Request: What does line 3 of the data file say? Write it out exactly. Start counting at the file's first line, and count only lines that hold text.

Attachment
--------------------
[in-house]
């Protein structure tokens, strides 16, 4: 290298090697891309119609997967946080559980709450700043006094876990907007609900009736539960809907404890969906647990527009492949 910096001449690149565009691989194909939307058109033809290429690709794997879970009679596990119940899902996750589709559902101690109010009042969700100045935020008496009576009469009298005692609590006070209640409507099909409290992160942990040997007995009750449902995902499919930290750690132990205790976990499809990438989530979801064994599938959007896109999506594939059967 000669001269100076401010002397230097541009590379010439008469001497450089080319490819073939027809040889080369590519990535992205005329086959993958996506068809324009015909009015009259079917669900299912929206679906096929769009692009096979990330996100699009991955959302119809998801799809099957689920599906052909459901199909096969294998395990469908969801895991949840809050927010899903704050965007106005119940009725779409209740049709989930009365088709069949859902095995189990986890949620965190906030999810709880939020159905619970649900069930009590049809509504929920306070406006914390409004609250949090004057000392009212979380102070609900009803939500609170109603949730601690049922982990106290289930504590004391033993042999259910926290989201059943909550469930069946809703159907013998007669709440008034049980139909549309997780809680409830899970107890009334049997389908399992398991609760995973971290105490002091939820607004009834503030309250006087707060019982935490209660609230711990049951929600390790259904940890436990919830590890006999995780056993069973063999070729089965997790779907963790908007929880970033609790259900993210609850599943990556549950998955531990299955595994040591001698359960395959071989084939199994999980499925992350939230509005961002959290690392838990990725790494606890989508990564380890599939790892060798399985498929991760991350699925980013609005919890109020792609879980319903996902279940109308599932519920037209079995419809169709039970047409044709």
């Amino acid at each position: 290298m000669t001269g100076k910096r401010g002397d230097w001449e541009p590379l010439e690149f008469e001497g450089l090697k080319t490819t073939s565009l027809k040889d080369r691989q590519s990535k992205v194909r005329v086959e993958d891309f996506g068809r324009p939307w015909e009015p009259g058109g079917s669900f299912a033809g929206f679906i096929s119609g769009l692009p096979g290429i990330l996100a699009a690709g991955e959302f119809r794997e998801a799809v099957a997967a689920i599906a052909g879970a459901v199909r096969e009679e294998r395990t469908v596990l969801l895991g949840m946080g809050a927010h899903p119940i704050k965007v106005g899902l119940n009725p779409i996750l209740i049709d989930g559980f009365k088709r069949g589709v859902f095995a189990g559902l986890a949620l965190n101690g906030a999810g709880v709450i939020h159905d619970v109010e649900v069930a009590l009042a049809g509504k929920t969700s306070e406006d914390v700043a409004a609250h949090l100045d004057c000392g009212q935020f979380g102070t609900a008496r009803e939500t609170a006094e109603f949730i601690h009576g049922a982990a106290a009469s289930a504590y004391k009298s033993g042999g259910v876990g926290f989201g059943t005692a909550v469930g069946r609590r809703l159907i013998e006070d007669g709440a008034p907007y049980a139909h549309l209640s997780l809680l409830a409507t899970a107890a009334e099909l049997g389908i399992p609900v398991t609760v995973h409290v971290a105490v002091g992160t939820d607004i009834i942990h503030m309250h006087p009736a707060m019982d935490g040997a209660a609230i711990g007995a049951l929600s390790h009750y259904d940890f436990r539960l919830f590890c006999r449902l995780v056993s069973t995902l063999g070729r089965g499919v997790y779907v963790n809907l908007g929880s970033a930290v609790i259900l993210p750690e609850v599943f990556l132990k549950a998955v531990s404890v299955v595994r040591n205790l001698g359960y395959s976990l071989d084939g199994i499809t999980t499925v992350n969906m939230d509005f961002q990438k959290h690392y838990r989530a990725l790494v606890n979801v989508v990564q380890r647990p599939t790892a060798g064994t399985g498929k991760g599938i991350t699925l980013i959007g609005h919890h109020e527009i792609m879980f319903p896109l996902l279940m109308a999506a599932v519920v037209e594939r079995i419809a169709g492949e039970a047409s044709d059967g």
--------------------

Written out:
């Amino acid at each position: 290298m000669t001269g100076k910096r401010g002397d230097w001449e541009p590379l010439e690149f008469e001497g450089l090697k080319t490819t073939s565009l027809k040889d080369r691989q590519s990535k992205v194909r005329v086959e993958d891309f996506g068809r324009p939307w015909e009015p009259g058109g079917s669900f299912a033809g929206f679906i096929s119609g769009l692009p096979g290429i990330l996100a699009a690709g991955e959302f119809r794997e998801a799809v099957a997967a689920i599906a052909g879970a459901v199909r096969e009679e294998r395990t469908v596990l969801l895991g949840m946080g809050a927010h899903p119940i704050k965007v106005g899902l119940n009725p779409i996750l209740i049709d989930g559980f009365k088709r069949g589709v859902f095995a189990g559902l986890a949620l965190n101690g906030a999810g709880v709450i939020h159905d619970v109010e649900v069930a009590l009042a049809g509504k929920t969700s306070e406006d914390v700043a409004a609250h949090l100045d004057c000392g009212q935020f979380g102070t609900a008496r009803e939500t609170a006094e109603f949730i601690h009576g049922a982990a106290a009469s289930a504590y004391k009298s033993g042999g259910v876990g926290f989201g059943t005692a909550v469930g069946r609590r809703l159907i013998e006070d007669g709440a008034p907007y049980a139909h549309l209640s997780l809680l409830a409507t899970a107890a009334e099909l049997g389908i399992p609900v398991t609760v995973h409290v971290a105490v002091g992160t939820d607004i009834i942990h503030m309250h006087p009736a707060m019982d935490g040997a209660a609230i711990g007995a049951l929600s390790h009750y259904d940890f436990r539960l919830f590890c006999r449902l995780v056993s069973t995902l063999g070729r089965g499919v997790y779907v963790n809907l908007g929880s970033a930290v609790i259900l993210p750690e609850v599943f990556l132990k549950a998955v531990s404890v299955v595994r040591n205790l001698g359960y395959s976990l071989d084939g199994i499809t999980t499925v992350n969906m939230d509005f961002q990438k959290h690392y838990r989530a990725l790494v606890n979801v989508v990564q380890r647990p599939t790892a060798g064994t399985g498929k991760g599938i991350t699925l980013i959007g609005h919890h109020e527009i792609m879980f319903p896109l996902l279940m109308a999506a599932v519920v037209e594939r079995i419809a169709g492949e039970a047409s044709d059967g």